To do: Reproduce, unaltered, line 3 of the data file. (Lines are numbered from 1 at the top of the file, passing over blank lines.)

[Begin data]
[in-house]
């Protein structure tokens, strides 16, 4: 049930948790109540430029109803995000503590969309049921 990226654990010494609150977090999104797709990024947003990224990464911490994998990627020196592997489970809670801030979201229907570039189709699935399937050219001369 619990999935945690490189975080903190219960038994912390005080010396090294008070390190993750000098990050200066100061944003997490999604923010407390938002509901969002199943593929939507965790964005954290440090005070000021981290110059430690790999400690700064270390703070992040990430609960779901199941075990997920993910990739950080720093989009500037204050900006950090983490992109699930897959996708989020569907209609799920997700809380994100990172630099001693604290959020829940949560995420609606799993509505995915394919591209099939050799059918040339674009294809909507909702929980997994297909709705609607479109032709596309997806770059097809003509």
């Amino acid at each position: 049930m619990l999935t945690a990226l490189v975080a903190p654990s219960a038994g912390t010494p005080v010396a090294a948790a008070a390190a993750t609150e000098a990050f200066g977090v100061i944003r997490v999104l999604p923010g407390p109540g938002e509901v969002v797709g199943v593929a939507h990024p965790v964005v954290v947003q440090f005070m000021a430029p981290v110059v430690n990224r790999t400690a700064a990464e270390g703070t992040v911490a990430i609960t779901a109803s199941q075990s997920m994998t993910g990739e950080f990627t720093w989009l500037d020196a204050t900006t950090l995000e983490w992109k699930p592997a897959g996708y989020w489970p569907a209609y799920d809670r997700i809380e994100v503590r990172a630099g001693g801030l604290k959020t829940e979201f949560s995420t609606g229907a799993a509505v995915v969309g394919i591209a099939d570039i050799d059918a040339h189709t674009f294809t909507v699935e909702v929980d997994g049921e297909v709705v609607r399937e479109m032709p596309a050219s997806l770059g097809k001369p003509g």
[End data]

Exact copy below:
């Amino acid at each position: 049930m619990l999935t945690a990226l490189v975080a903190p654990s219960a038994g912390t010494p005080v010396a090294a948790a008070a390190a993750t609150e000098a990050f200066g977090v100061i944003r997490v999104l999604p923010g407390p109540g938002e509901v969002v797709g199943v593929a939507h990024p965790v964005v954290v947003q440090f005070m000021a430029p981290v110059v430690n990224r790999t400690a700064a990464e270390g703070t992040v911490a990430i609960t779901a109803s199941q075990s997920m994998t993910g990739e950080f990627t720093w989009l500037d020196a204050t900006t950090l995000e983490w992109k699930p592997a897959g996708y989020w489970p569907a209609y799920d809670r997700i809380e994100v503590r990172a630099g001693g801030l604290k959020t829940e979201f949560s995420t609606g229907a799993a509505v995915v969309g394919i591209a099939d570039i050799d059918a040339h189709t674009f294809t909507v699935e909702v929980d997994g049921e297909v709705v609607r399937e479109m032709p596309a050219s997806l770059g097809k001369p003509g």